Have archaeologists discovered the grave of Alexander the Great? Experts find enormous marble tomb fit for a king under a massive mound in Greece

24/08/2013 22:53

Source MailOnline

  • Archaeologists have uncovered what could be the grave of Alexander the Great at a site near ancient Amphipolis, 370 miles north of Athens
  • The warrior king was thought to be buried in Egypt but experts have discovered a marble-faced wall dating from the 4th century BC
  • Site archaeologist Aikaterini Peristeri has voiced hopes of finding 'a significant individual or individuals' within

 

Archaeologists have uncovered what could be the grave of Alexander the Great at a site near ancient Amphipolis.

The warrior king - who ruled in the 4th century BC - was thought to be buried in Egypt. But experts have now become excited after they uncovered a marble-faced wall dating from the time.

The structure measures an impressive wall measuring 500 metres long and three metres high, which archaeologists believe could contain a royal grave.

The site near ancient Amphipolis lies 370 miles north of Athens.

 

Archaeologists have uncovered what could be the grave of Alexander the Great

Archaeologists have uncovered what could be the grave of Alexander the Great at a site near ancient Amphipolis. The warrior king - who ruled in the 4th century BC - was thought to be buried in Egypt

 

 

The site near ancient Amphipolis lies 370 miles north of Athens

The site near ancient Amphipolis lies 370 miles north of Athens

 

Alexander the Great, was a king of Macedon

Alexander III of Macedon, also known as Alexander the Great, was a king of Macedon, a state in northern ancient Greece

Site archaeologist Aikaterini Peristeri has voiced hopes of finding 'a significant individual or individuals' within.

A Culture Ministry statement has enthused that the archaeologists have partly excavated a mound that has yielded a 'very remarkable' marble-faced wall from the late 4th century BC.

Experts believe the ancient artificial mound could contain the remains of the king, or is at least an important royal Macedonian grave.

 

The news has captured the Greek public's imaginations and many people are hopeful the site will solve the mystery of where Alexander the Great rests.

However, Greece's Culture Ministry has warned against 'overbold' speculation that archaeologists are close to uncovering the king's remains.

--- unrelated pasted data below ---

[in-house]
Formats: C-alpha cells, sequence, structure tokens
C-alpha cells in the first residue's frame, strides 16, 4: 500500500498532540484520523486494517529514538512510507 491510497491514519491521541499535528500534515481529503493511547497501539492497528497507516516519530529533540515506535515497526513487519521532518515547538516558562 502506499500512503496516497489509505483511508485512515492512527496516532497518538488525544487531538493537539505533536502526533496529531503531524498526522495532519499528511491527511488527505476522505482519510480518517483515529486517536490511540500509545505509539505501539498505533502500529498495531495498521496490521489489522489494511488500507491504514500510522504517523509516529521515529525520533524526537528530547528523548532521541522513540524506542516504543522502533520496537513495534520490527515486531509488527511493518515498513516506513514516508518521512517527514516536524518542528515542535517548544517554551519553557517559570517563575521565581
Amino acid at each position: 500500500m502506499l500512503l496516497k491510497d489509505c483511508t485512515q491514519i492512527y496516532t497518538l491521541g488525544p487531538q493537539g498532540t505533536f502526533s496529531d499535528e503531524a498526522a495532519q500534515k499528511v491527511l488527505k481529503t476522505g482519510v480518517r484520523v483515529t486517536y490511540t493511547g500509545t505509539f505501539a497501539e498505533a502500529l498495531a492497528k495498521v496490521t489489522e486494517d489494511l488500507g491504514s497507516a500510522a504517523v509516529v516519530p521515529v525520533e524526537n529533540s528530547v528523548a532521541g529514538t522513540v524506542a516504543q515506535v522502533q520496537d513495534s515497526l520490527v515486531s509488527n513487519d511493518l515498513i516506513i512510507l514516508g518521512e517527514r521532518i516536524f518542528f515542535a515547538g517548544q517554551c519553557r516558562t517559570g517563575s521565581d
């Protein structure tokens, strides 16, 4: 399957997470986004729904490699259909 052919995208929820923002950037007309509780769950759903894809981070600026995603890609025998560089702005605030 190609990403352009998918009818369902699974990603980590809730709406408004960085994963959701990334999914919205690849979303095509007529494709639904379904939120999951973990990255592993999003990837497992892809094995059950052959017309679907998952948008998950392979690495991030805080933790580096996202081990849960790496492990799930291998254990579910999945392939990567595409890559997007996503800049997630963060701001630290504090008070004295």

Alexander III of Macedon, also known as Alexander the Great, was a king of Macedon, a state in northern ancient Greece.

He was born in Pella in 356 BC and was tutored by Aristotle until the age of 16.

 

 

View at a section of a trench

View at a section of a trench in which a marble-faced wall was found around a tumulus in ancient Amphipolis. According to the Greek Ministry of Culture the marble-faced wall dates back to the late 4th century BC - to the time of Alexander the Great

 

 

 Here you can see carvings in the marble

The structure measures an impressive 500 metres long and three metres high, which archaeologists believe could contain a royal grave. Here you can see carvings in the marble

 

Greece's Culture Ministry has warned against 'overbold' speculation

Greece's Culture Ministry has warned against 'overbold' speculation that archaeologists are close to uncovering the king's remains. A trench dug to study the wall is pictured

 

However, by the age of 30 he had created one of the largest empires of the ancient world, stretching from the Ionian Sea to the Himalayas.

Undefeated in all his battles, he is considered one of history's most successful commanders.

He succeeded his father to the throne in 336BC and inherited a strong kingdom and experienced army.

Having been awarded the generalship of Greece, he commenced his father's military expansion plans and in 334 BC began a series of campaigns that lasted 10 years.

He conquered the whole of the Persian Empire but being an ambitious warrior, seeking to reach the 'ends of the world,' he invaded India in 326 BC but later turned back.

It is believed Alexander the Great died in Babylon in 323 BC before his plans to invade Arabia.

He is credited with founding some 20 cities that bore his name, including Alexandria in ancient Egypt, and spread Greece's culture east.

There are several stories about where Alexander the Great was buried after he suddenly died of a fever at the age of just 32 - although some believe he was poisoned.

History tells that his body was laid to rest in a gold sarcophagus filled with honey. It is said to have been taken to Memphis before Alexandria in Egypt where it remained until late Antiquity.

Famous Romans Pompey, Augustus and Julius Caesar are all said to have visited his tomb in Alexandria, with Caligula reportedly swiping the warrior's breastplate for a souvenir.


 

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